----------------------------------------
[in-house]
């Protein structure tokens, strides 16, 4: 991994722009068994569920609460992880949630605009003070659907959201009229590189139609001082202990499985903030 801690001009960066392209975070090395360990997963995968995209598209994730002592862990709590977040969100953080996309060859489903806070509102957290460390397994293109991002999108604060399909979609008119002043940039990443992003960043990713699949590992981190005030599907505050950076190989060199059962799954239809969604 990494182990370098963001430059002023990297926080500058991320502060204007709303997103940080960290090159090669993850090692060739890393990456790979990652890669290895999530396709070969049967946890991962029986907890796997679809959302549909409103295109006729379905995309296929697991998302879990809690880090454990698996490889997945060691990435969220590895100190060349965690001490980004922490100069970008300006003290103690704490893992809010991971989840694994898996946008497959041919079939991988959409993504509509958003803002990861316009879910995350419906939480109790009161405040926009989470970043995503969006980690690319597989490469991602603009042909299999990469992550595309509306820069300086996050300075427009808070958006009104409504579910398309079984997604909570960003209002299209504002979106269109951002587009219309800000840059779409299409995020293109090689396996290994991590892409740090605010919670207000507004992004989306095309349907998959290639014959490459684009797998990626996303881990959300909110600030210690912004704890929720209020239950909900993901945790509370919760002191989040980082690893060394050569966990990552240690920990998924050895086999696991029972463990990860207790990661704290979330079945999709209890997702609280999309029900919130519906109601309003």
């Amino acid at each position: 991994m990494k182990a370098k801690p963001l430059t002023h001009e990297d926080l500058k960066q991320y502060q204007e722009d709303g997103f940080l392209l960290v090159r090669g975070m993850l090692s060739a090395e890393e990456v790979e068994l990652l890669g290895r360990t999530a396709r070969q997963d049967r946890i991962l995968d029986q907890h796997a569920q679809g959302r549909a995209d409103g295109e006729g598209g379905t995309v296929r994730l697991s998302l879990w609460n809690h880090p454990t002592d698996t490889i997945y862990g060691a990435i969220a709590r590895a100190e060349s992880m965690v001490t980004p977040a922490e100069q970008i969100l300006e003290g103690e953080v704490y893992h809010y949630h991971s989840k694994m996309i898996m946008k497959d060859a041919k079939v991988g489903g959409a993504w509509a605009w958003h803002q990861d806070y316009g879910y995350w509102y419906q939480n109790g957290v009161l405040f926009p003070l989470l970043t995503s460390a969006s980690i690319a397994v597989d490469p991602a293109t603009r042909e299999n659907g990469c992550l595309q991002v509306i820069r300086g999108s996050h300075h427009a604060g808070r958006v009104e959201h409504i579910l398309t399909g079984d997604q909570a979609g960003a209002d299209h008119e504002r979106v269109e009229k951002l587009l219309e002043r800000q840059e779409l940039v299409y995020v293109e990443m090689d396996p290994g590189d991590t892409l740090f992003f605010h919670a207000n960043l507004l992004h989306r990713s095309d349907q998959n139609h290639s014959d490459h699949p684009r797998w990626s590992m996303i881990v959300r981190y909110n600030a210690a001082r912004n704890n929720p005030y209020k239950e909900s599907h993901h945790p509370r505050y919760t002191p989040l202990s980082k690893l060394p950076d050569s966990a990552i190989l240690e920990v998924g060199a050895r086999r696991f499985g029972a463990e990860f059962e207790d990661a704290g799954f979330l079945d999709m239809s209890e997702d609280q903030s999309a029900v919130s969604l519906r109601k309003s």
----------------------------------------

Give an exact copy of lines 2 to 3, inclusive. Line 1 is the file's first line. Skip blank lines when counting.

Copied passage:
């Protein structure tokens, strides 16, 4: 991994722009068994569920609460992880949630605009003070659907959201009229590189139609001082202990499985903030 801690001009960066392209975070090395360990997963995968995209598209994730002592862990709590977040969100953080996309060859489903806070509102957290460390397994293109991002999108604060399909979609008119002043940039990443992003960043990713699949590992981190005030599907505050950076190989060199059962799954239809969604 990494182990370098963001430059002023990297926080500058991320502060204007709303997103940080960290090159090669993850090692060739890393990456790979990652890669290895999530396709070969049967946890991962029986907890796997679809959302549909409103295109006729379905995309296929697991998302879990809690880090454990698996490889997945060691990435969220590895100190060349965690001490980004922490100069970008300006003290103690704490893992809010991971989840694994898996946008497959041919079939991988959409993504509509958003803002990861316009879910995350419906939480109790009161405040926009989470970043995503969006980690690319597989490469991602603009042909299999990469992550595309509306820069300086996050300075427009808070958006009104409504579910398309079984997604909570960003209002299209504002979106269109951002587009219309800000840059779409299409995020293109090689396996290994991590892409740090605010919670207000507004992004989306095309349907998959290639014959490459684009797998990626996303881990959300909110600030210690912004704890929720209020239950909900993901945790509370919760002191989040980082690893060394050569966990990552240690920990998924050895086999696991029972463990990860207790990661704290979330079945999709209890997702609280999309029900919130519906109601309003």
């Amino acid at each position: 991994m990494k182990a370098k801690p963001l430059t002023h001009e990297d926080l500058k960066q991320y502060q204007e722009d709303g997103f940080l392209l960290v090159r090669g975070m993850l090692s060739a090395e890393e990456v790979e068994l990652l890669g290895r360990t999530a396709r070969q997963d049967r946890i991962l995968d029986q907890h796997a569920q679809g959302r549909a995209d409103g295109e006729g598209g379905t995309v296929r994730l697991s998302l879990w609460n809690h880090p454990t002592d698996t490889i997945y862990g060691a990435i969220a709590r590895a100190e060349s992880m965690v001490t980004p977040a922490e100069q970008i969100l300006e003290g103690e953080v704490y893992h809010y949630h991971s989840k694994m996309i898996m946008k497959d060859a041919k079939v991988g489903g959409a993504w509509a605009w958003h803002q990861d806070y316009g879910y995350w509102y419906q939480n109790g957290v009161l405040f926009p003070l989470l970043t995503s460390a969006s980690i690319a397994v597989d490469p991602a293109t603009r042909e299999n659907g990469c992550l595309q991002v509306i820069r300086g999108s996050h300075h427009a604060g808070r958006v009104e959201h409504i579910l398309t399909g079984d997604q909570a979609g960003a209002d299209h008119e504002r979106v269109e009229k951002l587009l219309e002043r800000q840059e779409l940039v299409y995020v293109e990443m090689d396996p290994g590189d991590t892409l740090f992003f605010h919670a207000n960043l507004l992004h989306r990713s095309d349907q998959n139609h290639s014959d490459h699949p684009r797998w990626s590992m996303i881990v959300r981190y909110n600030a210690a001082r912004n704890n929720p005030y209020k239950e909900s599907h993901h945790p509370r505050y919760t002191p989040l202990s980082k690893l060394p950076d050569s966990a990552i190989l240690e920990v998924g060199a050895r086999r696991f499985g029972a463990e990860f059962e207790d990661a704290g799954f979330l079945d999709m239809s209890e997702d609280q903030s999309a029900v919130s969604l519906r109601k309003s």